EPA sends blending requirements to White House for review

Source: By Marc Heller, E&E News reporter • Posted: Monday, May 18, 2020

Biofuel splashing. Photo credit: U.S. EPA

EPA’s 2021 renewable fuel standard blending requirements are under White House review. U.S. EPA

EPA’s proposed biofuel volumes for next year are now in the hands of the White House, as the industry grapples with sinking production tied to the coronavirus pandemic.

The environmental agency last week submitted the annual proposal to the Office of Management and Budget, beginning a monthslong process that usually generates a final rule late in the year. Once OMB signs off on the plan, EPA publishes it and opens a period of public comment.

Industry groups on both sides say they’re watching for overall volumes and how the agency addresses biofuel-blending exemptions for small petroleum refineries, which can petition for them based on economic hardship.

EPA has handed out the exemptions in much greater numbers since the Trump administration took over, but a legal battle over them has handed the agency some losses. Officials may be forced to scale back the exemptions dramatically.

When granted in big enough numbers, exemptions can affect overall biofuel volumes and influence the price of renewable fuel credits that refineries buy to show compliance with the renewable fuel standard. Biofuel and petroleum industry groups have been arguing over how big those impacts are, and EPA is drawn into the fight.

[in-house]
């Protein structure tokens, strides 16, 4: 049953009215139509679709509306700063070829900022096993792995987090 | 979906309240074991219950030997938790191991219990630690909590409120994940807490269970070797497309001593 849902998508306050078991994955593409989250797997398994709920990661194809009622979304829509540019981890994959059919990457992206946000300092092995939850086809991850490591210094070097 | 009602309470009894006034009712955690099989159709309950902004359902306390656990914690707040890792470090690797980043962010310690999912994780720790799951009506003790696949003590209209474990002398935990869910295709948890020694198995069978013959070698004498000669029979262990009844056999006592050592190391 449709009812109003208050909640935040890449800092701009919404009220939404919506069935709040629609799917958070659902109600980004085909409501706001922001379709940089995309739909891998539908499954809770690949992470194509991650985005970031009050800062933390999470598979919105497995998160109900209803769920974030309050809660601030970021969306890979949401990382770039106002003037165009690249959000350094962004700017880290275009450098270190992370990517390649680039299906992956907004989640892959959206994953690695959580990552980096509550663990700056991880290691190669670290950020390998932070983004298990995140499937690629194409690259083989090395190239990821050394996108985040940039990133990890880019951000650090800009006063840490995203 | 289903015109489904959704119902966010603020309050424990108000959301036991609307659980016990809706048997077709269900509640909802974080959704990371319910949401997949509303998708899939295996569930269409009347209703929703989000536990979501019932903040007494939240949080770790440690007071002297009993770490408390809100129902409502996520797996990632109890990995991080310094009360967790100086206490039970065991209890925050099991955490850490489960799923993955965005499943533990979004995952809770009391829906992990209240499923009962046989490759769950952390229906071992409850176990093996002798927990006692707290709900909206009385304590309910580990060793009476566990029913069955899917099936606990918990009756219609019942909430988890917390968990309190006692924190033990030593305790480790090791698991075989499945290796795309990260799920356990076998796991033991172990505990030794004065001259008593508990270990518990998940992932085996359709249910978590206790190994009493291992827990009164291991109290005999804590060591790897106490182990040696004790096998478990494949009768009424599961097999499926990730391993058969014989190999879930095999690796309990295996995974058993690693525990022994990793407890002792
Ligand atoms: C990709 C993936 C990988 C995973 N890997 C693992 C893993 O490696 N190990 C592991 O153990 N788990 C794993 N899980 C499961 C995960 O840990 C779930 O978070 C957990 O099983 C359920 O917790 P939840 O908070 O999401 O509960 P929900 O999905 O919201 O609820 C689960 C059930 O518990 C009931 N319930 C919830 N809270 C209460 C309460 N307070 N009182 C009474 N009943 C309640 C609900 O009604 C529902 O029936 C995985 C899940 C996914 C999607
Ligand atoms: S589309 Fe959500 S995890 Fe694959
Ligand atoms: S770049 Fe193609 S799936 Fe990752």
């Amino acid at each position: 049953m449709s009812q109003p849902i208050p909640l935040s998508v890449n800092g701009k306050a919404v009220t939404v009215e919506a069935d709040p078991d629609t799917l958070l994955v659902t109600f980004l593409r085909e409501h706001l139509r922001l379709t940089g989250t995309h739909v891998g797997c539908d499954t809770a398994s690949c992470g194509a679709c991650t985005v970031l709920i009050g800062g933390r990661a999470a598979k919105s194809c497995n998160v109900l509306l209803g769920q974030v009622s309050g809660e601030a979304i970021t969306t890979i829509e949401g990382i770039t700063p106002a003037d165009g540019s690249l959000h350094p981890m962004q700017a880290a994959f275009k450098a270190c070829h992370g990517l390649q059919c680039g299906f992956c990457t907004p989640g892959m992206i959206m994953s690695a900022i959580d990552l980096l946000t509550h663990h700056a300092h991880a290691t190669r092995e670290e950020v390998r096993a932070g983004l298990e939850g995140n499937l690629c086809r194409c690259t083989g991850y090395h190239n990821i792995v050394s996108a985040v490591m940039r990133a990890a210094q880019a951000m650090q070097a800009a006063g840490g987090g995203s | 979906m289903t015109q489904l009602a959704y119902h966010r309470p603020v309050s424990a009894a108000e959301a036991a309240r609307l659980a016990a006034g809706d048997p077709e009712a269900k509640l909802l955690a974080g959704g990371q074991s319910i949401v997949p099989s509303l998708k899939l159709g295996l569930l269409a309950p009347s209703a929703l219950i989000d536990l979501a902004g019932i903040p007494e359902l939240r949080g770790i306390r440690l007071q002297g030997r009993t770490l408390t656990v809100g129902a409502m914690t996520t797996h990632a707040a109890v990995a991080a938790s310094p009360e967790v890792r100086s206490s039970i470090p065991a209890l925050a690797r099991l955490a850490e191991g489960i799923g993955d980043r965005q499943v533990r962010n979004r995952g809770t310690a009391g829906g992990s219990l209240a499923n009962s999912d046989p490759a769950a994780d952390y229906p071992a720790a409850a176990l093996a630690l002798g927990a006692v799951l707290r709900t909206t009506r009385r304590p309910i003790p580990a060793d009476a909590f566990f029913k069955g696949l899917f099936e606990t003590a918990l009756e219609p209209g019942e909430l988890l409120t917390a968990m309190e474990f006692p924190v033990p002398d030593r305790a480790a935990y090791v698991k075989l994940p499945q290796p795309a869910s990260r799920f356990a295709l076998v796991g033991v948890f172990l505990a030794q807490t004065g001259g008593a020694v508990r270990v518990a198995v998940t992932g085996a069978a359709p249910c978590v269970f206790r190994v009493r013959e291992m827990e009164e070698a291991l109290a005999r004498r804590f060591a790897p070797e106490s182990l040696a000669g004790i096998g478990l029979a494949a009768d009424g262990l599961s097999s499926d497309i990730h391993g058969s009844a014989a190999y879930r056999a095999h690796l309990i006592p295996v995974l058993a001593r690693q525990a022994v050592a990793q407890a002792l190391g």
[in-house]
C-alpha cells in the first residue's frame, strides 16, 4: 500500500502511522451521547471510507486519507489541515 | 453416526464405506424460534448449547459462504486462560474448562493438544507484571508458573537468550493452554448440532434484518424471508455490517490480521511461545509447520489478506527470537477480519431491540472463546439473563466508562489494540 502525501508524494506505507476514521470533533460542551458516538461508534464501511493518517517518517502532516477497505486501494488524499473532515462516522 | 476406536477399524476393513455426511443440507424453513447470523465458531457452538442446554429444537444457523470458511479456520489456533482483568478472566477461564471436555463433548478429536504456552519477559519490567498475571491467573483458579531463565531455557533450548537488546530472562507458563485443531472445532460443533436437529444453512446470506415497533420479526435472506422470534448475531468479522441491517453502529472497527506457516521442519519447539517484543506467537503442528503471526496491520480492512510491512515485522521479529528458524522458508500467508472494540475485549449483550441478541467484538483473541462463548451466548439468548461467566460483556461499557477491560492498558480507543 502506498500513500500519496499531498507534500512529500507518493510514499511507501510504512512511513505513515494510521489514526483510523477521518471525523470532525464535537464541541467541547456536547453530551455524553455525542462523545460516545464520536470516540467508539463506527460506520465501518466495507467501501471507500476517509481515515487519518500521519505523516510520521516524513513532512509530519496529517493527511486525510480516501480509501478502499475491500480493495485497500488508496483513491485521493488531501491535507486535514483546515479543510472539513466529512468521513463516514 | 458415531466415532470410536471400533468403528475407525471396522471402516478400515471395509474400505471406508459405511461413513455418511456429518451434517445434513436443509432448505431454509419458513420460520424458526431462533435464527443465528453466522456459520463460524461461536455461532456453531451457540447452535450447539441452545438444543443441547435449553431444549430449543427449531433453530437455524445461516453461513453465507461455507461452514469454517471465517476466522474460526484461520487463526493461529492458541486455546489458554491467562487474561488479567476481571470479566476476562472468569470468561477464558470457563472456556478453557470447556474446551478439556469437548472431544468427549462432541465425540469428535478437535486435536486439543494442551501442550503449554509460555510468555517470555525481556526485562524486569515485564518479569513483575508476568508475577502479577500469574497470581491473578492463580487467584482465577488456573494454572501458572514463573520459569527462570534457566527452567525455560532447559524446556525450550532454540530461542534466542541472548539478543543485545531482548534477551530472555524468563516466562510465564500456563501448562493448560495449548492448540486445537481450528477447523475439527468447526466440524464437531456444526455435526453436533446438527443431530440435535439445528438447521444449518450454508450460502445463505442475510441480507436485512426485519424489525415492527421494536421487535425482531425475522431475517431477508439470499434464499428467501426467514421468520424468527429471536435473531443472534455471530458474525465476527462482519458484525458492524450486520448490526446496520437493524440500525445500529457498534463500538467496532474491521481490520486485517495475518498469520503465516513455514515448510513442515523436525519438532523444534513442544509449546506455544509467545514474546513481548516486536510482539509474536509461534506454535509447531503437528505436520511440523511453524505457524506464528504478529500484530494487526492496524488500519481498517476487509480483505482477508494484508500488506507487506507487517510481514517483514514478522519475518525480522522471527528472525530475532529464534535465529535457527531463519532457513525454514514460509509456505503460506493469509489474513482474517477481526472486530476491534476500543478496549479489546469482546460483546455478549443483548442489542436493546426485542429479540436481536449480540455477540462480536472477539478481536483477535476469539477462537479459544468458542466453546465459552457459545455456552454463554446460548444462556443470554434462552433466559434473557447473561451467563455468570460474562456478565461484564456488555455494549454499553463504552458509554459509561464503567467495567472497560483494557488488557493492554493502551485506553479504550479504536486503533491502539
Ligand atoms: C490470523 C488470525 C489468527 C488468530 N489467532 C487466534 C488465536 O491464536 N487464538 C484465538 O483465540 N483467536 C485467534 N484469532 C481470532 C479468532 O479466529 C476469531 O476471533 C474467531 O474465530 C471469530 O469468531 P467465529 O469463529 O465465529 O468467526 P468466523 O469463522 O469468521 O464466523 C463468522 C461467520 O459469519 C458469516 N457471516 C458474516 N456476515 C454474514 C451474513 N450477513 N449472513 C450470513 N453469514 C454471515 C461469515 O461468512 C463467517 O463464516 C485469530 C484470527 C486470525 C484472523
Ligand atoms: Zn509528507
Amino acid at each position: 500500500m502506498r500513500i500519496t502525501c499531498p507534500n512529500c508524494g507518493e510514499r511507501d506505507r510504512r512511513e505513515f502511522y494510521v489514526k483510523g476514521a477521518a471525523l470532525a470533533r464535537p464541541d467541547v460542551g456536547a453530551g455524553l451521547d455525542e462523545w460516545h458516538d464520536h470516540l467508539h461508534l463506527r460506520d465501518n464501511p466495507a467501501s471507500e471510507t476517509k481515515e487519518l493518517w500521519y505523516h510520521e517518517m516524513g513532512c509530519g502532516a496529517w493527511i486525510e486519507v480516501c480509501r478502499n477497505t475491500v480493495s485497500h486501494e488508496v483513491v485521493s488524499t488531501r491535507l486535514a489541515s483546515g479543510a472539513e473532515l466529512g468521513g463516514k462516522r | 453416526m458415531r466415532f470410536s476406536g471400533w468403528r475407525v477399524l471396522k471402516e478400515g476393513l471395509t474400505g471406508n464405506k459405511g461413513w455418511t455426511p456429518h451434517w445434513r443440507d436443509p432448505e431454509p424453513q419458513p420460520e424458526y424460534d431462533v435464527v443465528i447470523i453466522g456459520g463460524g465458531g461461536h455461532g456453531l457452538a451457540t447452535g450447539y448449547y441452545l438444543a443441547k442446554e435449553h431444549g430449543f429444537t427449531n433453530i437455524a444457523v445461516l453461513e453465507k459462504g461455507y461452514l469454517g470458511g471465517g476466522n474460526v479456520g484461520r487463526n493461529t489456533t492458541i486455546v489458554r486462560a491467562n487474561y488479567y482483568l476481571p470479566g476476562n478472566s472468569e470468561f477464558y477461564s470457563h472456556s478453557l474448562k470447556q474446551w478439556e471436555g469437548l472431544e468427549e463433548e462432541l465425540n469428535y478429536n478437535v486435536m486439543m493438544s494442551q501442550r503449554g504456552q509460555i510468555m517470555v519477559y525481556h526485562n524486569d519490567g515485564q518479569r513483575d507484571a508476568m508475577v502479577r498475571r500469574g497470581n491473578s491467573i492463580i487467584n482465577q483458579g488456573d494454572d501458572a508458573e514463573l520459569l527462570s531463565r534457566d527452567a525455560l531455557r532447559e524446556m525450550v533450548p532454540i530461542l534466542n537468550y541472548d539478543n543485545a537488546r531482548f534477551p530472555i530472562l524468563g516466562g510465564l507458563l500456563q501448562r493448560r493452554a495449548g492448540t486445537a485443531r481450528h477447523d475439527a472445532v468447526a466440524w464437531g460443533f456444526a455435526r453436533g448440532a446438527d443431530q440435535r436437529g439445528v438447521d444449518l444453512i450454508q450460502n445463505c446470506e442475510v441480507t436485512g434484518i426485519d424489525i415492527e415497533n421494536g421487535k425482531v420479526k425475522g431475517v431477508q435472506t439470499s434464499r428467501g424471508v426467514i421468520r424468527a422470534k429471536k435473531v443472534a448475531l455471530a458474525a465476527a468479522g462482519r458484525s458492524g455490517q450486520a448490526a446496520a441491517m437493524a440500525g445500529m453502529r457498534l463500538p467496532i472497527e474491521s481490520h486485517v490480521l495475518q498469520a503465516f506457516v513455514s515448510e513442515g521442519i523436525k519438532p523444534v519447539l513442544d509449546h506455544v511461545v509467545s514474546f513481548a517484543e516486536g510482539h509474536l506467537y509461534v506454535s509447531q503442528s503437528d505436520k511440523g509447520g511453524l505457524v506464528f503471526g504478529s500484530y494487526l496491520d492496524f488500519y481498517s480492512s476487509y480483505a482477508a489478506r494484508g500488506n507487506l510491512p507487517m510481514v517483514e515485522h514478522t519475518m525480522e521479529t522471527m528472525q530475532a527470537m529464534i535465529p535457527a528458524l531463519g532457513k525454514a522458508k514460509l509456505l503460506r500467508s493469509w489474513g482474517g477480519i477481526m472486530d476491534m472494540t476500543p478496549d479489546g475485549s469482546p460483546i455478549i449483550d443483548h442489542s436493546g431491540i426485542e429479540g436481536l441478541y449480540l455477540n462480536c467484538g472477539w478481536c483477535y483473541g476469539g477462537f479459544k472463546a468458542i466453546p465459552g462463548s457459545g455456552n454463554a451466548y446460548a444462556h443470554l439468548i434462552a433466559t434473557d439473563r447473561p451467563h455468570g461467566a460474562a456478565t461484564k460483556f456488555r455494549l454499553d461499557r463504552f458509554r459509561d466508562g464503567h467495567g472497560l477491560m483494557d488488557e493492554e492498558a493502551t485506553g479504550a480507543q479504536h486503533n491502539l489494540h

EPA says it tries to project the volume of biofuel tied to the refinery exemptions in setting the annual numbers. A wrong guess on exemptions can have consequences on the actual required volume of renewable fuel, the agency said in the rule for this year.

This year, EPA faces the outcome of a ruling in the 10th U.S. Circuit Court of Appeals, which said the agency only can extend exemptions that were in place from the program’s early days in the mid-2000s, not grant new ones.

EPA has said it won’t change its approach on exemptions, however, until the legal fight over them is settled. Refining companies have said they’ll ask the U.S. Supreme Court to take up the issue, but the CEO of the Renewable Fuels Association, Geoff Cooper, told reporters last week he considers that highly unlikely.

The industry, like the oil industry, is suffering from the drop in transportation and fuel consumption amid the pandemic. Cooper said the biofuel industry lost as much as 50% of production due to plant closures and slowdowns, although the drawback has slowly started to reverse.